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History buffs get paid competitively in post-secondary teaching

Those whose passion lies in history are in for a treat as the incomes for history-related jobs in the U.S. go above the average level.



Finding the work you love that pays well could be tough, depending on one’s passion. This could be the case for job seekers in the field of history, but when combined with teaching, history buffs can receive a salary with a handsome price.

History in the academe pays well

The income for professors teaching or dealing with history remains competitive, ranging from $61,000 to $78,000 annually. History-based subjects people can teach include political science, geography, architecture, and cultural studies. So if you happen to love history and want to use it as a means of livelihood, here are some suggestions you can consider and take, per Business Insider.


For teaching-based history jobs, the archaeology or anthropology professor has the highest pay as they rake in a median salary of $77,650 annually. Apart from teaching courses related to the subject matter, they also take part in researches and studies.

Political science and geography

Following archaeology and anthropology professors are political science and geography professors, and they receive $76,370 and $75,400, respectively. The former can teach international relations and international affairs courses if they are looking for other subjects.

Architecture professors

Architecture professors get $73,920 for their line of work. Though it may look like architecture is not related to history, it’s worth noting that professors in the field teach the history and development of structures in the world.

Cultural studies

With an average earning of $72,300 yearly, cultural studies professors are tasked with discussing about the culture and progression of a particular ethnic group or area. It also branches out into other subjects such as women’s studies and urban affairs.


Being an archaeology or anthropology professor is a rewarding career for some. (Source)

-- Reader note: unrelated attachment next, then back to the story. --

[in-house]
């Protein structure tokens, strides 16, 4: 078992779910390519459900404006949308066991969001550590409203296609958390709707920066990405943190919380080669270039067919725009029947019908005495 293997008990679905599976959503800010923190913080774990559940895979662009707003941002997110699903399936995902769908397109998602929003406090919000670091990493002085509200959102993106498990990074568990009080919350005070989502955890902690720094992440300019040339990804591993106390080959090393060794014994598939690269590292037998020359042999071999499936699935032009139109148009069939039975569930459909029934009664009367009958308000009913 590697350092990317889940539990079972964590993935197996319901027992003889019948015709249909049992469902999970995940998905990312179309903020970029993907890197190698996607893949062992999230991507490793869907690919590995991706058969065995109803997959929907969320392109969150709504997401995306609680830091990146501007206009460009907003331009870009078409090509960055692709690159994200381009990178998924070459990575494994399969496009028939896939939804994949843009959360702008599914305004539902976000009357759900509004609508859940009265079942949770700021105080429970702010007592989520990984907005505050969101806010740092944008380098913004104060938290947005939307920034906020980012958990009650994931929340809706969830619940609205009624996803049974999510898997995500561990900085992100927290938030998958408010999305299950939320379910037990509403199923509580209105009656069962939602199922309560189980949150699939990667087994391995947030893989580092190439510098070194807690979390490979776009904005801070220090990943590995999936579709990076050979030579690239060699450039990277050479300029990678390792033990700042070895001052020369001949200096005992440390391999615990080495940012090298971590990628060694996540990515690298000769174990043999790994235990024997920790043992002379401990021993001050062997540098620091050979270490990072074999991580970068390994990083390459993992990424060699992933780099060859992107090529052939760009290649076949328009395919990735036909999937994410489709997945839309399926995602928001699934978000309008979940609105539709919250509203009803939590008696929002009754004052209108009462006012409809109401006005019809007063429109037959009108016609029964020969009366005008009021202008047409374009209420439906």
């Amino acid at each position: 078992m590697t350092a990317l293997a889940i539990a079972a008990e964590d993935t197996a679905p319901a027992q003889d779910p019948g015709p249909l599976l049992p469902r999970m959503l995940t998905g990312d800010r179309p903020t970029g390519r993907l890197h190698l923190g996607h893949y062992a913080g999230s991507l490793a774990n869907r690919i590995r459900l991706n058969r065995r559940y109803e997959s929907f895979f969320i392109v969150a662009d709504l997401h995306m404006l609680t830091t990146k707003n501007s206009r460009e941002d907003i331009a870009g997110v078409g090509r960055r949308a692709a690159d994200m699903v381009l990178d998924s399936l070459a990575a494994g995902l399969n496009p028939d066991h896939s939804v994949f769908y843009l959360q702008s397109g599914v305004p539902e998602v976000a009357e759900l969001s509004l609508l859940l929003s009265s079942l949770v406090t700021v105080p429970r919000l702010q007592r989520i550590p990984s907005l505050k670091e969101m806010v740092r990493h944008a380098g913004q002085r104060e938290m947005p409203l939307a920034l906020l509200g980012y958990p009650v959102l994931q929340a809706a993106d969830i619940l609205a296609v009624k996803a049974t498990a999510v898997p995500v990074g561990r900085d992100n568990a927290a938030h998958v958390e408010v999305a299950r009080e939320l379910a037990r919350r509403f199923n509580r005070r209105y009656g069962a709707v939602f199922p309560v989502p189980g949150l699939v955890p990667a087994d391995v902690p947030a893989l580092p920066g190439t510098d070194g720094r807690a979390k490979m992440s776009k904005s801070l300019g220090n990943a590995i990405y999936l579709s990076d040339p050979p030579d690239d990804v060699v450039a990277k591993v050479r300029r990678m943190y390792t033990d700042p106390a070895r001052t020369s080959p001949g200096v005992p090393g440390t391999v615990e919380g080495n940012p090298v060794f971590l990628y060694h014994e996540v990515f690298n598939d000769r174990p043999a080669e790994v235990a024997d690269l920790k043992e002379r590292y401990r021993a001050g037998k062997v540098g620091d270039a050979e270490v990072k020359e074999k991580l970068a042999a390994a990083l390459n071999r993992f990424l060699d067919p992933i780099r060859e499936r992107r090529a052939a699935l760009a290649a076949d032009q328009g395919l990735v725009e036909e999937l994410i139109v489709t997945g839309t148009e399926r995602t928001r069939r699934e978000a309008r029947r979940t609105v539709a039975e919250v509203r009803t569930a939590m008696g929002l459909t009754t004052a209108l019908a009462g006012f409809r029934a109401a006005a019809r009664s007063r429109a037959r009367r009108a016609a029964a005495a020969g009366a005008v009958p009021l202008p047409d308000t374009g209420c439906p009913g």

History professors earn an adequate $69,400, so it’s a job worth looking into for those who don’t want to stray far away from the field. 

Foreign language and literature

Professors teaching foreign languages and literature get an average salary of $61,380. Just like architecture, their connection to history may be subtle, but they still delve into the roots of the languages discussed and the literary works of the previous eras.

Non-teaching history jobs

History buffs aren’t limited to teaching when it comes to history-related jobs with a good paycheck.

Business Insider listed in the same article that political scientists have the highest paid position related to history, with a median annual wage of $99,730. They are followed by intelligence analysts, with $78,120, and archaeologists and anthropologists, with $61,220. The last on the list are park naturalists who get paid a median salary of $61,110. 

Unable to make the cut are historians. Those who want to venture into this line of work can expect $55,800 worth of median income.

Above the US average

Teaching and history-based jobs don’t make the cut in terms of highest paycheck. In 2017, the job with the highest base median wage is being a physician which receives a whopping $187,876, reports Business Insider. The lowest on the list are attorneys who acquire $94,685.

Despite not being ranked as some of the highest-paying jobs in the US, jobs in the field of history manage to go above the average earnings across all jobs in the US. The Balance reports that the average an American makes per year is $44,148 per 40-hour work week. This basically means that these jobs have reasonable pay that’s more than the average worker makes in a year.

They may not pay as much as medicine and law-related work, but if history really is one’s cup of tea, then a wage of up to $78,000 sounds rather enticing nonetheless.

(Featured image via DepositPhotos)

Anne Kings is a reporter for the financial sector, often tackling Wall Street and shareholders' interests. She also covers the intersection of media and technology, and delves into interesting topics on entertainment. Sometimes she also writes about the cannabis industry, in particular CBD and hemp. She is currently based in New York.